Thursday, July 30, 2009

Beware of the Skinwalker

By Lyn Thurman

The tribes of the American South West all have
legends and tales of the skinwalker. They are said to be malevolent
witches who wear the skins of animals to shapeshift into the creature
whey wish to assume. The human witch takes on the speed, strength or
cunning of the animal he or she has assumed.

According to Navajo
belief, skinwalkers are self-serving and evil beings whose primary
motivation is revenge. They must kill a sibling or other close relative
to be initiated as a skinwalker, then they commit murder, cannibalise
their victims, rob graves and practice necrophilia to perform their
magic.

Some believe that skinwalkers have the ability to steal
the "skin" or body of a person. If you lock eyes with a skinwalker they
can absorb themselves into your body.

The people of the Navajo do
not openly talk about skinwalkers, and certainly not to those outside
of their culture. It's said that to talk about the skinwalkers is to
draw them close to you and your family. However, some do talk.

"They
curse people and cause great suffering and death," one anonymous Navajo
writer said. "At night, their eyes glow red like hot coals. It is said
that if you see the face of a Skinwalker, they must kill you. If you
see one and know who it is, then they'll die. If you see them and you
don't know them, they will kill you to keep you from finding out who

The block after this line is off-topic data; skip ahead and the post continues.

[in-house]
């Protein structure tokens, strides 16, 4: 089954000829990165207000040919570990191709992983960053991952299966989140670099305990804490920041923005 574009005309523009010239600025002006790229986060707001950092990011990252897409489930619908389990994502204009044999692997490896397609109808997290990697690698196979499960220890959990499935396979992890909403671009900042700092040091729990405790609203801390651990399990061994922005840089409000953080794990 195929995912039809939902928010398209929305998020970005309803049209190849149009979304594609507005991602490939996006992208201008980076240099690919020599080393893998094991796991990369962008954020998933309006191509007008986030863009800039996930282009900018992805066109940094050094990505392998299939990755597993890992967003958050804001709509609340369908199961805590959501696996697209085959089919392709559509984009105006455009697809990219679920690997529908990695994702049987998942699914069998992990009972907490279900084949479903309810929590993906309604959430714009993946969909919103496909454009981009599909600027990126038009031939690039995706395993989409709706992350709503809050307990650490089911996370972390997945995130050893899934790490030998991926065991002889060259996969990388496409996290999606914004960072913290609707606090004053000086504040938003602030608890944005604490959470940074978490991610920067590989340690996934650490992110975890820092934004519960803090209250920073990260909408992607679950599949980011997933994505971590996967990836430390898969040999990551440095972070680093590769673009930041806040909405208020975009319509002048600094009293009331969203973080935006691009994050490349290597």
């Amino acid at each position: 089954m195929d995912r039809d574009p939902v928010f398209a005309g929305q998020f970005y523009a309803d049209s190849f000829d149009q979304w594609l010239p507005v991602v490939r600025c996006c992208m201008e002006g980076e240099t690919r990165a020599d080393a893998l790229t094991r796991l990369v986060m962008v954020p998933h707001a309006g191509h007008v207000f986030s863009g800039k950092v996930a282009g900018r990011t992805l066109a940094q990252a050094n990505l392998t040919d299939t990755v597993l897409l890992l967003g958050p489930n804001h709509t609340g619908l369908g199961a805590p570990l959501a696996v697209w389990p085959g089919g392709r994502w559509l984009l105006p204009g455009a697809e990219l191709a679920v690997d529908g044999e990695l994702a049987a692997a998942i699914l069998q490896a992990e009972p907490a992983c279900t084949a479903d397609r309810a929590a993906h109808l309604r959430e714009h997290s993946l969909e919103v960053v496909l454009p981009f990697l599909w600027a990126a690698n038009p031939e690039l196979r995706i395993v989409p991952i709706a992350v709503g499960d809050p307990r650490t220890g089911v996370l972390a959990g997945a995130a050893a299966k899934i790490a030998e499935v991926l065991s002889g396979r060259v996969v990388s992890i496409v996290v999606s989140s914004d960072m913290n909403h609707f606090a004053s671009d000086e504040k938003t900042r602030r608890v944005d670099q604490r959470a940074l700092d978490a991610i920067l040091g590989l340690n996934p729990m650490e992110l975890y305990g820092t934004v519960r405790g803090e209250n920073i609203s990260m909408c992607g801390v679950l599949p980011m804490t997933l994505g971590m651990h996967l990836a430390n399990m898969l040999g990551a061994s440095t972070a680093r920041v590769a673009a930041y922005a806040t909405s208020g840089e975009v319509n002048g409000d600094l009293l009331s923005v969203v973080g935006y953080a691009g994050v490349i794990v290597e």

they are. They use a mixture some call corpse powder, which they blow
into your face. Your tongue turns black and you go into convulsions and
you eventually die. They are known to use evil spirits in their
ceremonies".

Although skinwalkers seem to prey purely on Native
Americans, there have been reports in recent years of Anglo-Americans
being targeted by the dark witch. One Highway Patrol Officer in New
Mexico had 2 separate encounters while patrolling a stretch of highway
south of Gallup. A creature appeared out of nowhere and appeared to
attach itself onto the door of the patrol car. The officer said it had
a ghostly, white mask and it kept pace as the petrified officer put his
foot to the floor and sped off. After a while he realised the creature
wasn't attached to the door but was keeping pace alongside the vehicle.
A few days later he experienced a similar incident with the skinwalker
appearing out of nowhere and keeping up with the car as the officer
sped across the desert. To this very day the Officer is terrified of
that stretch of highway.

Lyn is a UK white witch and co-founder of http://www.wizardandwitch.com
- a website dedicated to delivering ethical magic, readings, advice and
articles. You can sign up for a free weekly newsletter from the site.

She is a writer, psychic Tarot reader, spell caster, healer and paranormal enthusiast. You can catch up with her at http://www.witch-blog.com or on Twitter (wizardandwitch).


1 comment:

Hanks Family said...

When living in Gallup, New Mexico as a child, I heard so many skinwalker stories. Those stories wouldn't be so creepy if everyone didn't believe they were completely true. I've heard of "encounters" from both Navajo and others who would swear to their grave that they had an experience with a skinwalker. That's why when I started writing, I couldn't resist putting skinwalkers in a YA Fiction. It was sooo fun, because there are so many stories out there to choose from!
~LeeAnne Hanks
author of "Within the Flame"

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